The Rise of Black Alternative Culture

It was within the halls of that lackluster American ritual called high school that I was taught by ...

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It was within the halls of that lackluster American ritual called high school that I was taught by my peers that blackness could be a restrictive and rigid thing. In the early 2000s my predominantly black high school was replete with suede timberland boots the color of caramel, snapbacks and the crisp white leather of Airforce ones. These things in addition to a penchant for mainstream rap and a black vernacular infused with the slightest edge of Southern twang comprised the uniform mosaic of what it meant to be a black teenager.

Whenever I spoke, in my accent-less “standard” English other black kids either asked me where I was from or proclaimed: “you talk like a white girl!”

I remember talking with an acquaintance from an after-school program who insisted that being black meant “being ghetto.”

These years taught me that Black people did not listen to Brit pop or punk rock.

We used a particular kind of slang and spoke largely Ebonics. We watched BET exclusively.

We were not to be overly concerned with intellectual pursuits and academics. We did not wear skinny jeans, rock Sperrys or skateboard.

To do so would not only be uncool; it was also viewed as an attempt to imitate whiteness.

I found myself craving representations of people of color that departed from this narrative. The only respite I can remember was Pharrell Williams, who wore tight jeans, fitted t-shirts and went by the alias “Skateboard P.” Even though he stuck out like a sore thumb, he seemed comfortable amidst a sea of rappers who sported jeans three sizes too big and draped themselves in conflict diamonds.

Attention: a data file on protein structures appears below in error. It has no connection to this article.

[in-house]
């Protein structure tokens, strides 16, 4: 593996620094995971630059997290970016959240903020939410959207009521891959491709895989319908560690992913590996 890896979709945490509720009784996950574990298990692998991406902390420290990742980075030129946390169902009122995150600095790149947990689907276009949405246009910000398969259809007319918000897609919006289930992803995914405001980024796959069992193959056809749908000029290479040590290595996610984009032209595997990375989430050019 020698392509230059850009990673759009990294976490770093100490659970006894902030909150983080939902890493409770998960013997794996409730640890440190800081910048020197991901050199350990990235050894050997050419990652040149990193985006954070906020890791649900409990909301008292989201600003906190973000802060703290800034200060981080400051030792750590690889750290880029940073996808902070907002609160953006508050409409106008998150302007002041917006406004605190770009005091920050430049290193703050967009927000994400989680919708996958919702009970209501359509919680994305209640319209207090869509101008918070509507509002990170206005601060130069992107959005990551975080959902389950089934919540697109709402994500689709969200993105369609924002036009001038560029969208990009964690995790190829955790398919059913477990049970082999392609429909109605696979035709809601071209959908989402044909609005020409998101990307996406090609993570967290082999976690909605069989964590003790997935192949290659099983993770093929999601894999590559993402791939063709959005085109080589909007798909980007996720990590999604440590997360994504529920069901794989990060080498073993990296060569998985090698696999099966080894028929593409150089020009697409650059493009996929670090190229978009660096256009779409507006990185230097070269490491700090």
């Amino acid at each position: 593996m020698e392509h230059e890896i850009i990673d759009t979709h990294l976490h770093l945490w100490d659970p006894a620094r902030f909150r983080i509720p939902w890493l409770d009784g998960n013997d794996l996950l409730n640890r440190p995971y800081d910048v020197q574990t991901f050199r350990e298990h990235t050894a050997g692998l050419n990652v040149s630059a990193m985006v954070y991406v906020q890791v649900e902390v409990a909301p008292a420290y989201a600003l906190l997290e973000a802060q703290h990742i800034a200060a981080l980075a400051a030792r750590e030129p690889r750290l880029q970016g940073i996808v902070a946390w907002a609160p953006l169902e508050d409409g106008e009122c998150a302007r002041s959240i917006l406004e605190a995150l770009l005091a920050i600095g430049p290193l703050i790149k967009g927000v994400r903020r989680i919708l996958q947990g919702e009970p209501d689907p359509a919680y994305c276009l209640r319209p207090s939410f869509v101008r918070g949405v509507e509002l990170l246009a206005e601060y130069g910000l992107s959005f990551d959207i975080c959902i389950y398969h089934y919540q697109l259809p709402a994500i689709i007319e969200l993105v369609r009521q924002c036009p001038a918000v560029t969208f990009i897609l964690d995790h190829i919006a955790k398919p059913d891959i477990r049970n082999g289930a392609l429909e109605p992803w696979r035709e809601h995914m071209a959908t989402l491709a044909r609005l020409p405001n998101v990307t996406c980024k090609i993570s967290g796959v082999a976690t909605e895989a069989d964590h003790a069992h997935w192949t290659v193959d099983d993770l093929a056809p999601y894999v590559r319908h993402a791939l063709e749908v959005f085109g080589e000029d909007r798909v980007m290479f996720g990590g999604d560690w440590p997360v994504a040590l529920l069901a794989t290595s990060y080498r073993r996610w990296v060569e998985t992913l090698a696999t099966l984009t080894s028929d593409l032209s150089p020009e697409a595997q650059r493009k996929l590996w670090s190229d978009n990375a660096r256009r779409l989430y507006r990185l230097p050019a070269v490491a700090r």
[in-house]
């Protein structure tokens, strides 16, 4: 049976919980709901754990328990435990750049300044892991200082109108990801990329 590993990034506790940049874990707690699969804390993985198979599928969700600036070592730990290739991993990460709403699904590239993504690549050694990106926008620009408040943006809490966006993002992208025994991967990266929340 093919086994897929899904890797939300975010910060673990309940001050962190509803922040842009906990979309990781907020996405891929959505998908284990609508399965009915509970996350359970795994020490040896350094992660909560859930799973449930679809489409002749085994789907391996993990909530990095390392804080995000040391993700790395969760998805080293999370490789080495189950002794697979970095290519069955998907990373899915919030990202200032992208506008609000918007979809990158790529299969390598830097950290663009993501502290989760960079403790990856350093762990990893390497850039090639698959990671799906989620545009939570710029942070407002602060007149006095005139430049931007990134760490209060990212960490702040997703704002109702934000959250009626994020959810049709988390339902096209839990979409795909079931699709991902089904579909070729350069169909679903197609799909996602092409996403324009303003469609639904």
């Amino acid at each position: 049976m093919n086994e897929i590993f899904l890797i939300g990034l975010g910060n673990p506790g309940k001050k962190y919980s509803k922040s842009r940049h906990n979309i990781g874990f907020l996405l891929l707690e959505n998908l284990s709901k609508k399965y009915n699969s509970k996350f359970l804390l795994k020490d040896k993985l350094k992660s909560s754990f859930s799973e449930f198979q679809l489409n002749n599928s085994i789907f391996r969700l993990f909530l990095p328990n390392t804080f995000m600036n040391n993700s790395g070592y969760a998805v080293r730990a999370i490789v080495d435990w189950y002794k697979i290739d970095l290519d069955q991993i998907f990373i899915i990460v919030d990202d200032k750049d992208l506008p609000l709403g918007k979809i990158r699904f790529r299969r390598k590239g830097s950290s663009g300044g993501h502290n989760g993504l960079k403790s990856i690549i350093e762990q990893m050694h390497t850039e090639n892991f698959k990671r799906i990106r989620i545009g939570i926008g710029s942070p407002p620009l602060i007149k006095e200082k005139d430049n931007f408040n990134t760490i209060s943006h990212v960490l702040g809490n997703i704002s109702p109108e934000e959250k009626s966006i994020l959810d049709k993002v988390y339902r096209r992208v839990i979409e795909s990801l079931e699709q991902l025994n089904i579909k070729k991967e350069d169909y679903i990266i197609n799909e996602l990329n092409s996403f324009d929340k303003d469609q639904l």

There was also the late great Suede, a trailblazing publication geared toward a multicultural female audience that showed black women with jewel-toned faux-hawks, rocking natural hair before it was in and leading lives of art, culture, and affluence that I had not seen before.

Fast forward several years and I don’t really recall things changing much until some kid with a funny name who made beats for Shawn Carter stepped onto the scene with an album called The College Dropout. Kanye West’s pink polos and boat shoes seemed to herald a revolution in the way black youth represented themselves through fashion. Jeans became smaller, boys began to wear cardigans and bowties and soon dandyism pervaded black sensibilities of what was stylish. Even Lil Wayne began to adopt aspects of geek culture into his image and released a rock album in 2010.

Beyonce’s little sis became a fixture in the indie rock scene and broke with standard notions of black femininity in the music industry with her 2008 LP “Sol Angel and the Hadley Street Dreams.” A year later filmmaker Issa Rae made it cool to be awkward and black with her viral YouTube series. Afropunk went from being a documentary about the struggle of being black and a punk in America to a nationally-recognized music festival and website.